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Tax Reform Mostly Increases Depreciation Opportunities for McDonald’s Franchisees

Posted by Steve Bickert on Tue, Jun 26, 2018

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tax reform mcdonald's franchiseesFederal tax reform through the Tax Cuts and Jobs Act provides many new tax benefits to McDonald’s Owner/Operators, including some major depreciation changes, most of which are beneficial, as we interpret the tax law changes.

Under the new act, Bonus Depreciation is increased from 50% to 100% for qualifying property. The new provision also expands Bonus Depreciation to include both new and used qualifying assets, assuming they are acquired under an arms-length transaction. Thus, in a sales between operators transaction, the equipment allocation is now eligible for Bonus Depreciation.

The new bonus provision is made retroactive back to assets placed in service after September 27, 2017. However, during the time period of September 27 through December 31, 2017, you have the option of electing 100% or 50% Bonus Depreciation, whichever may be best for your situation. The 100% Bonus Depreciation is available through the end of 2022 at which time the bonus depreciation will decline by 20% annually until it is phased out in 2027.

The act also expands the annual 179 expensing limits. The Section 179 limits for 2017 were $500,000 annually on purchases of $2 million or less. For 2018, the annual Section 179 limits increase to $1 million with a maximum purchase limit of $2.5 million. Thus, the Section 179 expensing limit doubles for 2018.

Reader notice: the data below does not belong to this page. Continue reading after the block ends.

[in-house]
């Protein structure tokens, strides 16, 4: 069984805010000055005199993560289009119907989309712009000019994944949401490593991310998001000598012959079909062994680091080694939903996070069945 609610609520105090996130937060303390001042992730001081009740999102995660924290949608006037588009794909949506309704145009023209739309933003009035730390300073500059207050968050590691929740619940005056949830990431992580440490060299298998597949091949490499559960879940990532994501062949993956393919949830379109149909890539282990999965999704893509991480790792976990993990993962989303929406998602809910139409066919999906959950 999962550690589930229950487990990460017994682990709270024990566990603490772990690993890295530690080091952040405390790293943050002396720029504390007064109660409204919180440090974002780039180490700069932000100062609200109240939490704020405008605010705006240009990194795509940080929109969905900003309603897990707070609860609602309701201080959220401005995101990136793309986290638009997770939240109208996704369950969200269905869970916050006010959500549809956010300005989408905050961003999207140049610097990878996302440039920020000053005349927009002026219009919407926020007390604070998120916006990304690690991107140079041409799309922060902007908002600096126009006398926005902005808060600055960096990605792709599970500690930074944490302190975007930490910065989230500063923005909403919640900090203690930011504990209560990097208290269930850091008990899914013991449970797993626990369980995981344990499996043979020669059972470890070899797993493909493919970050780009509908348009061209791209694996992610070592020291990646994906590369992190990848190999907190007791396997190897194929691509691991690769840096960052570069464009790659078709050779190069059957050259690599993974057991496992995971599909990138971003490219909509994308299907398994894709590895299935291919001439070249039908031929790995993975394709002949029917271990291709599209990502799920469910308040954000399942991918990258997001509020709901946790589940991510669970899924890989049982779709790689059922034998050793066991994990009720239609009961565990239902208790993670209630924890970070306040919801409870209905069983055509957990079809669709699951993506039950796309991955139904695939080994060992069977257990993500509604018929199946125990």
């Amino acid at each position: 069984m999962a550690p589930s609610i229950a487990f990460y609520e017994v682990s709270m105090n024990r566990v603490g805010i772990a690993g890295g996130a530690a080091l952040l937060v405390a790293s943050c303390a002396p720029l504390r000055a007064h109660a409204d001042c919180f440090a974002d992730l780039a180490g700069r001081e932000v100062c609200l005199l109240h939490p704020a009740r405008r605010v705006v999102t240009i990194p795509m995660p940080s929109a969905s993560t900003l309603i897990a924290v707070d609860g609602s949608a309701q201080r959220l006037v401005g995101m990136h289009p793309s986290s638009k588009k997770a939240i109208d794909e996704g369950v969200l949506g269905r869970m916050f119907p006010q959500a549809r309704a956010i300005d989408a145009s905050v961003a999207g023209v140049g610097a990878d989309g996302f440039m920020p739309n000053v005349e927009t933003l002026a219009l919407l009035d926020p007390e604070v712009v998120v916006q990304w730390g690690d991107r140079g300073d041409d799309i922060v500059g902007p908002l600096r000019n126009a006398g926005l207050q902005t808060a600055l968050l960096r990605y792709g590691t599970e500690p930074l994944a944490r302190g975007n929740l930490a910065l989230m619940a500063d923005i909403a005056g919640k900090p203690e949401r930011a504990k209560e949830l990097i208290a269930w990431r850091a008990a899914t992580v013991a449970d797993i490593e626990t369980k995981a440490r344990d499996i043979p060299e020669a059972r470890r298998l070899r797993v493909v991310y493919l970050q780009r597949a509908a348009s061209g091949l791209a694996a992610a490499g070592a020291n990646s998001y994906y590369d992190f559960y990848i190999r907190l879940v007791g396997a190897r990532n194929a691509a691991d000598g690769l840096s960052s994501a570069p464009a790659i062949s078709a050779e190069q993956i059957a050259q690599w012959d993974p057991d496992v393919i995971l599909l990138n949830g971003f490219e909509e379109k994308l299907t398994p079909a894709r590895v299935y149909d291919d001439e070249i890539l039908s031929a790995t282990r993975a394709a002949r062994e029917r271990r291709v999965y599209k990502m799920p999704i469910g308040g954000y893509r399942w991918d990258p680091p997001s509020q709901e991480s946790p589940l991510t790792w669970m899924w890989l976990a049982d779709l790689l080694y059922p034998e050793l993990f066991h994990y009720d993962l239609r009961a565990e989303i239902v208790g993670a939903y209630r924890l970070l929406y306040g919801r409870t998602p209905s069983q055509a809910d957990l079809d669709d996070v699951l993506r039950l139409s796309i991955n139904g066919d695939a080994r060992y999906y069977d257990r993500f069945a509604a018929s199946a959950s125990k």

In regards to the amount of 179 available for purchases of SUVs, the $25,000 limit is still intact. However, all of these limits will be indexed annually for inflation.

In addition to the increased 179 limits, the act also expands the definition of additional items that will now be eligible for Section 179. This will include Qualified Improvement Property or QIP, as well as certain improvements to the building that includes roofs, HVAC units, fire protection and security systems.

READ MORE: Business Equipment Tax Breaks Enhanced for McDonald’s Franchisees

Take the Good News with the Bad

New call-to-actionQualified Improvement Property is a new term that McDonald’s Owner/Operators will need to be aware of. The term Qualified Leasehold Improvement is replaced with the new QIP and the term Qualified Restaurant Property is permanently removed. QIP will be eligible for 15-year depreciation and be eligible for both 179 and Bonus.

Qualified Improvement Property is defined as an improvement to the interior portion of a non-residential building. These improvements must be made after the building is placed in service and does not enlarge or change the internal structure. This means that rebuilds, relocations and new store builds will not qualify as Qualified Improvement Property. These changes take effect for any assets placed in service starting January 1, 2018.

Qualifying projects include restroom remodels, tile and lobby work and certain upgrades necessary to install the EOTF equipment.

Last Year Versus This Year

As we know, many McDonald’s franchisees are undergoing a lot of reinvestments, with many of them substantial. So, let’s see how this change will affect your ability to depreciate these larger reinvestments to experience the biggest tax savings.

McD depreciation for blog

Let’s first look at improvements made to the interior portion of the restaurants. These were previously classified as QLI and are now QIP. As you can see, there really is no change in your ability to depreciate these improvements quickly if needed as they are eligible for both 179 and Bonus Depreciation, as we interpret the tax law changes.

However, these items are not eligible to be treated as QIP in a rebuild, relocation and new store build situation. In these situations, these items would not be eligible for 15-year depreciation, but instead would be depreciated over 39 years with no ability for 179 or Bonus Depreciation.